Orange County International Raceway 1975 PDA Meet (running time: 5:35): Same era, same region, same good assortment of angles (how did these guys get down on the starting line, Ma Green?), different track. Posted by Ken Robbins, this is a three-parter (Part 2 shown here) from the Professional Dragster Association event from OCIR, with some great sound. The Warren & Coburn Rain for Rent digger, Rance McDaniel’s Valley Fever Chevy, Kuhl & Olson, Tony Nancy, Jeb Allen, the L.A. Hooker Mustang II, Sherm Gunn’s alky burner, and some cool Pro Comp action. Great shots of guys pushing the cars back after the burnout and some super-rare Porky the Pirate pit footage.
1970 Nationals (running time: 8:21): Not the greatest camera work, but you can’t beat it for the sheer number and variety of cars shown competing at that event. Lots of recognizable Funny Cars (Don Schumacher, Malcolm Durham, Tom McEwen, Ramchargers, Hawaiian, etc.) and some nice panoramic footage of the facility. You’ll see all manner of Sportsman cars, from doorslammers to Comp dragsters, and even fuel bikes burning out against the back bumper of the tow vehicle (remember that?). Alas, no footage of the Don Prudhomme-Jim Nicoll Top Fuel final. The oddest part of this video (besides its official name: Roland Leong "Hawaiin" 1970 Dodge Charger AA/Funny Car NHRA 1970 Nationals Winner) is the random soundtrack of engine noises and announcers — including the late Richard Schroeder telling a wild tale about a wet T-shirt contest at the famed Moroso-sponsored pit parties of yore — that clearly are not from this event. Still worth the watch.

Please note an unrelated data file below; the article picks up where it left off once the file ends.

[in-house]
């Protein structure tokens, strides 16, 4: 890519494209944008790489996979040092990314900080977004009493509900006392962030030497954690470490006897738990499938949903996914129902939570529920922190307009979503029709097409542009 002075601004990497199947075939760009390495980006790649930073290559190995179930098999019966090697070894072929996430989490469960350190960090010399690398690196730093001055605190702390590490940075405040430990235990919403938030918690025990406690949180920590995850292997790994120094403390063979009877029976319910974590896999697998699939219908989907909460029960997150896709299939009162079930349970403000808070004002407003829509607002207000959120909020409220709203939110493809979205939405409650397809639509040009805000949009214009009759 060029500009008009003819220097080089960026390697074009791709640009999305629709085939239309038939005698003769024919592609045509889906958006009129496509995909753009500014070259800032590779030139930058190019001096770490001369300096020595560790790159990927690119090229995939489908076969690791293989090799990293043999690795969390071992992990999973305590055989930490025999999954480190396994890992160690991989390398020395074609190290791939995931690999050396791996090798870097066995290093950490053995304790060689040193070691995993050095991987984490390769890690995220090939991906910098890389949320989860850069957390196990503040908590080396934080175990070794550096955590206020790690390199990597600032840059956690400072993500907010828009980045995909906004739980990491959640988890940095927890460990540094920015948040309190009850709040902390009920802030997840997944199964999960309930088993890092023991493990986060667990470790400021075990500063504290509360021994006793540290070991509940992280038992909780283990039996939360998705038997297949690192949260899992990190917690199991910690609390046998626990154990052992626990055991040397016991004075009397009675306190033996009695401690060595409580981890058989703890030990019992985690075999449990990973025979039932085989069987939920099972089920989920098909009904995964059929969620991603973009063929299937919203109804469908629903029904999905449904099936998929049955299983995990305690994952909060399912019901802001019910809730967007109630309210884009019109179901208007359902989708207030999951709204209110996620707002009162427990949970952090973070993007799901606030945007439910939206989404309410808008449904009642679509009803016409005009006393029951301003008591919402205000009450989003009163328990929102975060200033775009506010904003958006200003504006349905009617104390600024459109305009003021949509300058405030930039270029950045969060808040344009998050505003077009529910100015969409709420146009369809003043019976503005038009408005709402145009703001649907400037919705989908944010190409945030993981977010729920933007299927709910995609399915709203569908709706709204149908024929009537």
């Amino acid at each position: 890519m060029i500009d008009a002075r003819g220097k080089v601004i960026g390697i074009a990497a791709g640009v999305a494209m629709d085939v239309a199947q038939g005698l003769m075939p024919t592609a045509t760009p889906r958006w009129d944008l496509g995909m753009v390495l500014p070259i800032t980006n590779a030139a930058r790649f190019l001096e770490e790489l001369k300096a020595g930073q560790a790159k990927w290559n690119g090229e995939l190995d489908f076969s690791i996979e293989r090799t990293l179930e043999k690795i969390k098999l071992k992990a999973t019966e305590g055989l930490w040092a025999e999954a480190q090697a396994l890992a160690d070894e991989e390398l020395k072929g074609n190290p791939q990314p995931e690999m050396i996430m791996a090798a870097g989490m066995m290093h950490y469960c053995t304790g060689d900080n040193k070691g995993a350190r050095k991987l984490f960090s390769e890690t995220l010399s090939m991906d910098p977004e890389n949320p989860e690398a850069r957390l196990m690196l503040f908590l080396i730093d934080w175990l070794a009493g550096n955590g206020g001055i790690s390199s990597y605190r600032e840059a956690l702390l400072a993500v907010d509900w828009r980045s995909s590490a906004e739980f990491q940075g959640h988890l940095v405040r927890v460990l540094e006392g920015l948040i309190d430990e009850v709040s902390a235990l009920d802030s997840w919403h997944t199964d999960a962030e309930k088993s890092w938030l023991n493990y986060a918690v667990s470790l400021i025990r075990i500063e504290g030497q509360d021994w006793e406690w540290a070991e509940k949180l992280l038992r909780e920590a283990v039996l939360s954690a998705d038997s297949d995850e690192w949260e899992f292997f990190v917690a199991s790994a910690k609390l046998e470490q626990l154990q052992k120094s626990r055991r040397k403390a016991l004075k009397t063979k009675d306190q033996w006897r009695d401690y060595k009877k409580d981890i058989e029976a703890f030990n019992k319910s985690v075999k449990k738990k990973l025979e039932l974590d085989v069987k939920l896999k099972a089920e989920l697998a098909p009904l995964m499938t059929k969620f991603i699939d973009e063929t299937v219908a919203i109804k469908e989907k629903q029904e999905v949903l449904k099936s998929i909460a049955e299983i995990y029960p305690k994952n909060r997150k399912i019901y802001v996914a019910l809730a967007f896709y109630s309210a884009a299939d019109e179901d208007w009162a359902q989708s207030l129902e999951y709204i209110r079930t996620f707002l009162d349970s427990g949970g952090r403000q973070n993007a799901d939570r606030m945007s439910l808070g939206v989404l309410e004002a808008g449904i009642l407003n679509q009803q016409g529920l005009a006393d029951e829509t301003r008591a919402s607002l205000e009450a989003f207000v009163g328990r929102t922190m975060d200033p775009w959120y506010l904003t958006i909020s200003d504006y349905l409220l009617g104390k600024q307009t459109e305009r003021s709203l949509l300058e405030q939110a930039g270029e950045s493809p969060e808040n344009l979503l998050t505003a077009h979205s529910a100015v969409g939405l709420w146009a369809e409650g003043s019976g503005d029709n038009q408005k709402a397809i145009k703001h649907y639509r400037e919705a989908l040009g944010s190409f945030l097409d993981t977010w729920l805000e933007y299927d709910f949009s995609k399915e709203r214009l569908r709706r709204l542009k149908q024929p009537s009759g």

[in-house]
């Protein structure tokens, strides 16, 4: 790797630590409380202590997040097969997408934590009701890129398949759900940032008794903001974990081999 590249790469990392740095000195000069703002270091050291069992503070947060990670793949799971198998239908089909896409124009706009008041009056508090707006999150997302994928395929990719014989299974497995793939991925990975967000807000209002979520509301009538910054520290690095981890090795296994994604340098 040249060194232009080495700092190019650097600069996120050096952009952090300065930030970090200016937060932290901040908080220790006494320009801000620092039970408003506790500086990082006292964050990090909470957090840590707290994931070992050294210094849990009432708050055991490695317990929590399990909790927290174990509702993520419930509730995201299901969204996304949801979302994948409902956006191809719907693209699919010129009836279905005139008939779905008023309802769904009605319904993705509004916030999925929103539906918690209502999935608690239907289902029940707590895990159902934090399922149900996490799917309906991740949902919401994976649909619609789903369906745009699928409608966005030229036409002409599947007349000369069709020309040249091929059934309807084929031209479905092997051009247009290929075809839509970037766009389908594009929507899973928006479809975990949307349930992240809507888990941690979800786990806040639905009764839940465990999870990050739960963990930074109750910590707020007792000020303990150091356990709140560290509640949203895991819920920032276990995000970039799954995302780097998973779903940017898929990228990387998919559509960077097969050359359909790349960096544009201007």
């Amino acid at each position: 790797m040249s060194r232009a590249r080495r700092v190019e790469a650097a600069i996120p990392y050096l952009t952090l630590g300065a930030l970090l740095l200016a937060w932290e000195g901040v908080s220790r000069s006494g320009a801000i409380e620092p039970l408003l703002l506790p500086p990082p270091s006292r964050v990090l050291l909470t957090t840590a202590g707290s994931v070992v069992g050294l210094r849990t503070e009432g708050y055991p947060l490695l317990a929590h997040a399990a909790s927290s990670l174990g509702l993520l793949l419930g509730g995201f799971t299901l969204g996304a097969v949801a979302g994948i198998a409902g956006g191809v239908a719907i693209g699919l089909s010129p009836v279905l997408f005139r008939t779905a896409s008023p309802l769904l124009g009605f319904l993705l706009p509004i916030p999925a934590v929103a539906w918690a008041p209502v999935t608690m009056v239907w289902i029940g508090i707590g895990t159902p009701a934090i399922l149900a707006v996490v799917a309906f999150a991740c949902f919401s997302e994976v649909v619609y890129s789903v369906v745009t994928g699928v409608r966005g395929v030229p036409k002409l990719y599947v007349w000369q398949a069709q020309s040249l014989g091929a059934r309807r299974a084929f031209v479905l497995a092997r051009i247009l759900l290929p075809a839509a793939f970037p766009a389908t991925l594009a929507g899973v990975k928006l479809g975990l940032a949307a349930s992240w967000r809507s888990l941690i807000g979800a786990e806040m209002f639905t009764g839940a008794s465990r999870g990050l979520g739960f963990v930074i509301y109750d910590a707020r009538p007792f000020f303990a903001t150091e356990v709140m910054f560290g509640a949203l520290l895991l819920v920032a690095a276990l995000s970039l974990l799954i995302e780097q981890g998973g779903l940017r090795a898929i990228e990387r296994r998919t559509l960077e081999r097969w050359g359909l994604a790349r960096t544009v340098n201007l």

1972 NHRA Supernationals (running time: 19:58): Great stuff from Ontario Motor Speedway and from one of NHRA’s most historic events and a real work of love by Doug Gordon, who shot, edited, and subtitled it himself using the old 8mm literal cut-and-paste technique. All kinds of cool shots of cars in the pits, including Keeling & Clayton’s California Charger, Don Prudhomme’s wicked Snake III black ’Cuda, the Lisa & Rossi “flying doorstop” Top Fueler, Larry Bowers’ canopied dragster, the Barry Setzer Vega, and, of course, Jim Dunn’s rear-engine Barracuda, plus personalities like Jerry “the King” Ruth, Tom “the Mongoose” McEwen, and Raymond Godman, and pit action, including parts and pieces and Top Fuel cars being warmed up in the pits without jackstands. He added subtitles (“Saturday: Qualifying is frantic!” along with the bump spots or “Sunday, First Round Highlights” or “Clayton Harris defeats Rick Ramsey”) to help you know what you’re about to see.